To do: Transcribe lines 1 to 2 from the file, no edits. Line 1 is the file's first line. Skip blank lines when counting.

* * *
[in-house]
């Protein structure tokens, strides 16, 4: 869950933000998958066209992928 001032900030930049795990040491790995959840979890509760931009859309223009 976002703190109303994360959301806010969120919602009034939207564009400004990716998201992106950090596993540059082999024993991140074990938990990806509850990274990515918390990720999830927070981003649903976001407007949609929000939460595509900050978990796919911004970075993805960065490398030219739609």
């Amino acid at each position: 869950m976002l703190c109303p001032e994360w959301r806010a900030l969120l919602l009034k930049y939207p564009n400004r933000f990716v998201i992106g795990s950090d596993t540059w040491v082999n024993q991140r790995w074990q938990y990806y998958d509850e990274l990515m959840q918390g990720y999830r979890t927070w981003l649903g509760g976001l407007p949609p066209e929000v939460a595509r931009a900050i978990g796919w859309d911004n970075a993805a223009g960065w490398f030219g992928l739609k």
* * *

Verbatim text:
[in-house]
């Protein structure tokens, strides 16, 4: 869950933000998958066209992928 001032900030930049795990040491790995959840979890509760931009859309223009 976002703190109303994360959301806010969120919602009034939207564009400004990716998201992106950090596993540059082999024993991140074990938990990806509850990274990515918390990720999830927070981003649903976001407007949609929000939460595509900050978990796919911004970075993805960065490398030219739609």